Collaboration Agreements in Natura 2000: farmers as main actors in management

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The Natura 2000 network occupies 30% of the territory of Extremadura in Spain and is now the main driving force behind biodiversity conservation and sustainable development across the region. Landowners and farmer associations manifested their disagreement when the first Natura 2000 sites were declared (more than 78% of the Natura 2000 land is private land). Their opposition was intensified in 2015, when management instruments were approved, including a master plan and individual management plans for each Natura 2000 site, which imposed restrictions on a number of their on-going economic activities.

With the aim of reconciling interests, the regional authority - the Junta de Extremadura - decided to introduce a new initiative which would enable it to establish individual collaboration agreements with land owners who are willing to implement conservation measures, as well as other voluntary actions, that are beneficial to protected species and habitats present on their land. The funding for these agreements would come from the European Agricultural Fund Rural Development (EARDF).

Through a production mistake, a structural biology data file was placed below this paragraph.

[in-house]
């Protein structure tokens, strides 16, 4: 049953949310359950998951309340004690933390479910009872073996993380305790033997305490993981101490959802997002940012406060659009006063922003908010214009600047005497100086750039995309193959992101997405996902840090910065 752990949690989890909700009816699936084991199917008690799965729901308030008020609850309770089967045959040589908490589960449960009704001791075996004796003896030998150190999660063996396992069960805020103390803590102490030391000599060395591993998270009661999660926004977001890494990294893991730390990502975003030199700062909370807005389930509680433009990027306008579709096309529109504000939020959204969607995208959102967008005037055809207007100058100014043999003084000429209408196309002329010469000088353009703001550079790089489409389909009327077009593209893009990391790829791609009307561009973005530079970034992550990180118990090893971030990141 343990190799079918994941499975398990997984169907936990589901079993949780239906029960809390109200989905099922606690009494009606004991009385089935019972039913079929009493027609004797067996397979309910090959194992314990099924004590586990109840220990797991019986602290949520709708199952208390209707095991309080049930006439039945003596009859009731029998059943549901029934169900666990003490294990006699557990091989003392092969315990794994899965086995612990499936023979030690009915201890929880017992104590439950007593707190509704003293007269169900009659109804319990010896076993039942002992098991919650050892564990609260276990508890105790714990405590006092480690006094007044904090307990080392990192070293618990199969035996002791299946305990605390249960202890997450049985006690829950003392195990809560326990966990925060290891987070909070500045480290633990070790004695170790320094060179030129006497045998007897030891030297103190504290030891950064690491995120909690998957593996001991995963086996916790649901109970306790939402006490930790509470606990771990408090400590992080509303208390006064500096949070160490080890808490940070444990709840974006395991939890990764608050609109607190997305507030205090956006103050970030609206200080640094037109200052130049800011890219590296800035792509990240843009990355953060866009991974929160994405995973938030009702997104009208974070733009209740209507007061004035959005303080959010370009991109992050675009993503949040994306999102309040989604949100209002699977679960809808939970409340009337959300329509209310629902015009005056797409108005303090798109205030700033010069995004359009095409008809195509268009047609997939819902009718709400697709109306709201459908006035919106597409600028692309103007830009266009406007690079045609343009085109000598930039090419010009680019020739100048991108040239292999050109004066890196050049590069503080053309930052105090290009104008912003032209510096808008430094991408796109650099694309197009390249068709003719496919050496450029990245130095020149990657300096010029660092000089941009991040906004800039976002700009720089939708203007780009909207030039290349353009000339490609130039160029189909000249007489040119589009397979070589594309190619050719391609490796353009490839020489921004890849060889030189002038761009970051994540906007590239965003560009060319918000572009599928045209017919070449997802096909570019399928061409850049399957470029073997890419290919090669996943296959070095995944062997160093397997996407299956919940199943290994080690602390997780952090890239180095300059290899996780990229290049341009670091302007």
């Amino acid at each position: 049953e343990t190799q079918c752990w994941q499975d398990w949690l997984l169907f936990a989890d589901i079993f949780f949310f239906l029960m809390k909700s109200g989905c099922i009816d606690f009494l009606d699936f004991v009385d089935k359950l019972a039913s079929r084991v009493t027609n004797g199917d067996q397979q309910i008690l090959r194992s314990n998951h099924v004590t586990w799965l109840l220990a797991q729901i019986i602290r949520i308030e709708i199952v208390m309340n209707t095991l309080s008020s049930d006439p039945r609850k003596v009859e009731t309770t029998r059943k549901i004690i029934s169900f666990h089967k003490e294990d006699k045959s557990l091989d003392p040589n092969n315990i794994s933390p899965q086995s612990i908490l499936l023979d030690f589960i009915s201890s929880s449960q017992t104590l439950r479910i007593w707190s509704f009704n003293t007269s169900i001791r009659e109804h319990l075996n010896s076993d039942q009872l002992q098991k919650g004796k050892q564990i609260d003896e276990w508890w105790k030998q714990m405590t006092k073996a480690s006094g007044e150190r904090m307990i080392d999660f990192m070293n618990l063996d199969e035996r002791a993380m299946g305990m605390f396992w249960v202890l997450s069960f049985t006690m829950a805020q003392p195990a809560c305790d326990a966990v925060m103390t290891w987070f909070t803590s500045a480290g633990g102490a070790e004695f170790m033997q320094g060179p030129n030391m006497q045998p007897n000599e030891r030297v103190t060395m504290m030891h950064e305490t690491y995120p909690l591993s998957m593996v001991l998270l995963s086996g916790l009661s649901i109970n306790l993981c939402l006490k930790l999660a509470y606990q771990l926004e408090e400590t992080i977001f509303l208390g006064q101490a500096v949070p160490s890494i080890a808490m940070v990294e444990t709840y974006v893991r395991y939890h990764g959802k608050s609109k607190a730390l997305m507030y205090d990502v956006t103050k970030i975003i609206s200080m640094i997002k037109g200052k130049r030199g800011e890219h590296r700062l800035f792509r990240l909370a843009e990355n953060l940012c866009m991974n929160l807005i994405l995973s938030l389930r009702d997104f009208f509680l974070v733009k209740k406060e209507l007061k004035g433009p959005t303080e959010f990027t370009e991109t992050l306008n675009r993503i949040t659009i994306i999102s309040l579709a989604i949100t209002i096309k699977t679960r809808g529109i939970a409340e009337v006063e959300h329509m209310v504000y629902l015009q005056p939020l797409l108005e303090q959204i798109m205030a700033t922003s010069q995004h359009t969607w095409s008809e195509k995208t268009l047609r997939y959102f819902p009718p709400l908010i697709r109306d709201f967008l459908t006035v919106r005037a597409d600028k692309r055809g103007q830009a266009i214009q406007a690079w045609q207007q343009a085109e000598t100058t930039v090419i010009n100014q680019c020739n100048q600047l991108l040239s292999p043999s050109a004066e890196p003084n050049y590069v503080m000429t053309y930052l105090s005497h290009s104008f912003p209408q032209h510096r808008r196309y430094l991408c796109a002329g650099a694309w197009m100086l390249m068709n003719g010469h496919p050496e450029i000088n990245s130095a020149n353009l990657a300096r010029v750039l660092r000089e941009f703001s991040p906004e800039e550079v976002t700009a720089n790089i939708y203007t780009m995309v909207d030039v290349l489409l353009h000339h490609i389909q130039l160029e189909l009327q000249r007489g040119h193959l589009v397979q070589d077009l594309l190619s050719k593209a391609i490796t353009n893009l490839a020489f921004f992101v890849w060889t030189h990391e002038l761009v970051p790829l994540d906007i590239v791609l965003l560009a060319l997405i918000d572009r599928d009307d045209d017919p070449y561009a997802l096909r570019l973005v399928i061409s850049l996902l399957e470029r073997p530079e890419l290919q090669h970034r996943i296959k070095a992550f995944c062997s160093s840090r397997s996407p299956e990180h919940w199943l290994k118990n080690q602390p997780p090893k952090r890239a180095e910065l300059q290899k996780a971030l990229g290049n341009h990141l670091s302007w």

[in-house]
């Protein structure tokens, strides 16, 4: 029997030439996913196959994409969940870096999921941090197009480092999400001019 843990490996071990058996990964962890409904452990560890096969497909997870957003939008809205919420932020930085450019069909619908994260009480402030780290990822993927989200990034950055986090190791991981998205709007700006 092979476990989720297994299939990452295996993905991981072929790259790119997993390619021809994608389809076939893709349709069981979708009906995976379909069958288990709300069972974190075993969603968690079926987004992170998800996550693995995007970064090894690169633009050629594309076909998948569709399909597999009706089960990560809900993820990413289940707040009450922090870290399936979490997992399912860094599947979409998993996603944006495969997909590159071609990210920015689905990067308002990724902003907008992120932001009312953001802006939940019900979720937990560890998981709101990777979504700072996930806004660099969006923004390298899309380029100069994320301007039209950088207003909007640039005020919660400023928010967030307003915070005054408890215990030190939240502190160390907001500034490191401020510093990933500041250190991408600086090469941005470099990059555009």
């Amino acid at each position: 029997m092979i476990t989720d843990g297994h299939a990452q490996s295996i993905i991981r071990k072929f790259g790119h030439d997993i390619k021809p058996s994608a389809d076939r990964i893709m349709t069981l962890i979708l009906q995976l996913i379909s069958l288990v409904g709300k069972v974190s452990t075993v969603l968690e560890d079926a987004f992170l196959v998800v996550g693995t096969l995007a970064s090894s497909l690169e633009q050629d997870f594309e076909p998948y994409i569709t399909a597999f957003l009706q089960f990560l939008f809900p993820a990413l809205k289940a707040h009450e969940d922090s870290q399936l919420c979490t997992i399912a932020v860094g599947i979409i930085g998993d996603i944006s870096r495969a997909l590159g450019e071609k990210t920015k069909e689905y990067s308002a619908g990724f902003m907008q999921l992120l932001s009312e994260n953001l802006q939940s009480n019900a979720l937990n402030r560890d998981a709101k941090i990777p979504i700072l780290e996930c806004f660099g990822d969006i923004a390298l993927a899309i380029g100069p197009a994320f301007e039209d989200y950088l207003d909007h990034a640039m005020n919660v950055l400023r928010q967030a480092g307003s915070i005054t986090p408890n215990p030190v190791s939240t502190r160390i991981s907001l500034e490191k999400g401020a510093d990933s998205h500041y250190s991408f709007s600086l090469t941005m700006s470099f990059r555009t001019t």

Collaboration agreements were selected using a scoring system that favours farms with a greater conservation responsibility (e.g., harbouring nests, protected species or priority habitats) and that are most strongly affected by the restrictions imposed by the management plans. Such agreements with landowners are not new in Extremadura; they were used previously under a number of LIFE projects. However, this new initiative is original in its approach since it is the landowners who propose and design the interventions to be implemented on their land.

The initiative has proven to be a resounding success. Between 2014 and 2019, 295 agreements were signed in 19 Natura 2000 sites, representing a total investment of € 7 million under EARDF. Altogether, the landowners have implemented 1 460 conservation actions, and subscribed to a total of 558 voluntary commitments, which has benefitted at least 30 species and four priority habitats. Thanks to this initiative, there has also been a significant change in attitudes amongst private owners, who are now much more willing to contribute to the management and conservation of Natura 2000 land. In 2019, a survey showed that, for 80% of the beneficiaries, their collaboration agreements have changed their opinion about Natura 2000 for the better.